The Travancore Bush Frog Raorchestes travancoricus (Boulenger, 1891) is one of the least known rhacophorids of the Western Ghats. R. travancoricus was initially described as Ixalus travancoricus based on a single female specimen collected by H.S. Ferguson from ‘Bodanaikanur’ (Bodinayakkanur), presently in Tamil Nadu close to the Kerala border (Biju & Bossuyt 2009). Since there were no reports since the description R. travancoricus was listed Extinct in the IUCN Red List (Biju 2004). Later, Biju & Bossuyt (2009) reported the rediscovery of R. travancoricus based on the sighting of a male frog from Vandiperiyar, 70km southwest of the type locality in 2004, and two male frogs from Vagamon in 2006, both in non-protected areas. In this study, we report eight records of R. travancoricus from Periyar Tiger Reserve. We also present a preliminary analysis of the call of the species.

Raorchestes travancoricus was observed from Periyar Tiger Reserve on four occasions in the Uppupara region in Azhutha Forest Range in August and September 2014. A single male was first found calling 1m high on Ageratina adenophora (Sticky Snakeroot / Crofton weed) in a marshy grassland ecosystem (vayal) at 18.00hr in Uppupara Thannithotti Vayal on 26 September 2014 (Images 1 & 2). A total of 36 individuals were sighted and a single male specimen was collected and morphometric measurements were taken to the nearest 0.1mm with a Mitutoyo digital vernier calliper using a binocular microscope. The specimen is deposited in the wildlife museum of Kerala Forest Research Institute, Peechi. The identity was confirmed from the yellowish-pink colouration with distinct brown lines on the dorsum, dark brown streak on each side of the snout. Small snout vent length (SVL 26.49mm), snout oval in dorsal view, head wider (HW 8.0mm) than the head length (HL 7.71 mm), snout length (SL) 3.8mm. Skin of snout region, between eyes, upper eyelids, side of head and anterior and posterior parts of back shagreened. Loreal and tympanic region light brown with a prominent streak on each side of the snout from the extreme tip of the snout to the lower level of the supra-tympanic fold. The minimum distance between upper eyelids (IUE) 3.69mm and maximum width of upper eyelid is (UEW) 1.69mm. Eye length (EL) 3.45mm. Nuptial pad absent, body slender, canthus rostralis indistinct, loreal region acutely concave, tympanum indistinct, supratympanic fold indistinct. Fore limb (FLL 5.57) shorter than hand (HAL 5.1mm), fingers without lateral dermal fringe. Subarticular tubercles prominent, rounded and single. Supernumerary tubercles weekly developed. Hind limbs moderately long (Thigh length TL 12.2mm, Shank length SHL 11.9mm, Tarsus lengh Tal 6.7mm, Foot length Fol 9.41mm). Dorsal part of forelimb and hind limb shagreened, webbing reduced, subarticualr tubercles rather prominent, rounded and simple. Upper and lower parts of flank shagreened to sparsely granular. Chest, belly and posterior surface of thighs granular.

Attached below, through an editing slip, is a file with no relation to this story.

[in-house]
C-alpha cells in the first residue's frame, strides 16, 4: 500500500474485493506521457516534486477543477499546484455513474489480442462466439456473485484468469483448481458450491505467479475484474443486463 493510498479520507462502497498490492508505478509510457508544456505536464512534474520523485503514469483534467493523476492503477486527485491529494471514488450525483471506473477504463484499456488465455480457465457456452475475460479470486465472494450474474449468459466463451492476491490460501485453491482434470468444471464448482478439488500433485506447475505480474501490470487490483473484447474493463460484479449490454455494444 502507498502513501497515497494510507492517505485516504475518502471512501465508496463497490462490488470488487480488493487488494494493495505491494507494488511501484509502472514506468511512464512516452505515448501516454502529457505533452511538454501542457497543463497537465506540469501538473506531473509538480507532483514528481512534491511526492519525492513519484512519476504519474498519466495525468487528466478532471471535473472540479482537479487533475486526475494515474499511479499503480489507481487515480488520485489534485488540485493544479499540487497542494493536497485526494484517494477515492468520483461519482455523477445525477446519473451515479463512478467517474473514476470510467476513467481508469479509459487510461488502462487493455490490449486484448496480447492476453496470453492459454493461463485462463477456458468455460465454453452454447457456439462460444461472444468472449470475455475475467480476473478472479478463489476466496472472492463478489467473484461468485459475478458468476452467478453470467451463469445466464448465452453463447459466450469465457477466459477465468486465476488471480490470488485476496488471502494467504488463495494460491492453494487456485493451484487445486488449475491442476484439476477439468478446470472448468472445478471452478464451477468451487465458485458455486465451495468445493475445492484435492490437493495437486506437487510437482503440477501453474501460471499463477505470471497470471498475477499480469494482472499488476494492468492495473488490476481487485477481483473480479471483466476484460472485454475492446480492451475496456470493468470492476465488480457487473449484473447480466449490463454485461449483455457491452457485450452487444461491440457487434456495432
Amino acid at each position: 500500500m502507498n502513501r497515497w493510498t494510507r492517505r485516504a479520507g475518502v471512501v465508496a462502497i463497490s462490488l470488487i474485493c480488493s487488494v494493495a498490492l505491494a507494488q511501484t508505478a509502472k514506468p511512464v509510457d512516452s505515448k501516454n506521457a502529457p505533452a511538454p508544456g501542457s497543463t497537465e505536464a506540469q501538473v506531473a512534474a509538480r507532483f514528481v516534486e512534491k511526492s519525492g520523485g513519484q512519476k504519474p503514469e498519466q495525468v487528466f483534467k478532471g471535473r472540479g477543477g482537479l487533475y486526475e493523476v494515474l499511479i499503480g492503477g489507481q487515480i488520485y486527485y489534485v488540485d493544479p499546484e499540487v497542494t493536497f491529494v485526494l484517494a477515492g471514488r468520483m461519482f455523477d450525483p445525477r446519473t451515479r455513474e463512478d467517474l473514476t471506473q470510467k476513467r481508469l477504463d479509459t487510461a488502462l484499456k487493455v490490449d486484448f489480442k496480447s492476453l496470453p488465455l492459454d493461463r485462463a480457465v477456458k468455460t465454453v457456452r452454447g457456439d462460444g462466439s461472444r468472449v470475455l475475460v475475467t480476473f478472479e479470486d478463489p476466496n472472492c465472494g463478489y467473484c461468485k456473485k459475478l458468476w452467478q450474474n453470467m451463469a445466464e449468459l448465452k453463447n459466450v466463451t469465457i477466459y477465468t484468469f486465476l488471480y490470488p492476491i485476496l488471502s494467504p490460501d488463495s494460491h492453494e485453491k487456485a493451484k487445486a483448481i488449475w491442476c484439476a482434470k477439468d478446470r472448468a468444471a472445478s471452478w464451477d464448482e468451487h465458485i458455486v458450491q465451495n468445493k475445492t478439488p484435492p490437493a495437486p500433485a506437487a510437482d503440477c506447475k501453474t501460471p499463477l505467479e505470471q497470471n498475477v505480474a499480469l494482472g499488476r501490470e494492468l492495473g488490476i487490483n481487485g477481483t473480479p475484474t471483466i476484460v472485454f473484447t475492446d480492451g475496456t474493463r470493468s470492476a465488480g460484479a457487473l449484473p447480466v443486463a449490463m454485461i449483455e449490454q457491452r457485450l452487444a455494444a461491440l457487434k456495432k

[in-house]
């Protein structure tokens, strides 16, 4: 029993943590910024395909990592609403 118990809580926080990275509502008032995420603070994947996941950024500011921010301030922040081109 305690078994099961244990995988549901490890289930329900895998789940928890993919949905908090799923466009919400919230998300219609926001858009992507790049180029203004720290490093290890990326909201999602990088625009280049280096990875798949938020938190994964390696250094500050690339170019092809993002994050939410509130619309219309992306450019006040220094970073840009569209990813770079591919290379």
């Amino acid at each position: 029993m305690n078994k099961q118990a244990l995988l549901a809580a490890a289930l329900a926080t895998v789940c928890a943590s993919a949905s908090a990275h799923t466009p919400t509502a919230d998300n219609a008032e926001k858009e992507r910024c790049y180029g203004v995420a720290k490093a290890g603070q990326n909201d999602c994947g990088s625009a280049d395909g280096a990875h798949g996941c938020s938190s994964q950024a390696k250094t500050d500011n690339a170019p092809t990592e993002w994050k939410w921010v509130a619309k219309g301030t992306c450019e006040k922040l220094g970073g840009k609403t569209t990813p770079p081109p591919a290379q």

Call description

The calls were recorded using ZOOM H4nSP Handy Recorder from Uppupara in Periyar Tiger Reserve and the calls were analyzed by using the software Raven v1.4 software (Cornell Laboratory of Ornithology, Ithaca, NY, USA) (Bee et al. 2013a,b; Thomas et al. 2014). The waveform and frequency of the call described is given in Fig. 1 and Fig. 2, respectively (Audio 1).  Call duration was 2.2 second with two distinct notes and the first note was relatively shorter (0.6 second). The second note was long and 1.1 second in duration. The dominant frequency of both the notes was about 2.7kHz (Fig. 2) and compared to the second one the first note was relatively lower in amplitude (Fig. 1). Though the dominant frequency was within the range of its published sister taxa R. graminirupes (Bee et al. 2013b), the duration of both notes of R. travancoricus is relatively much longer than that of both notes of R. graminirupes.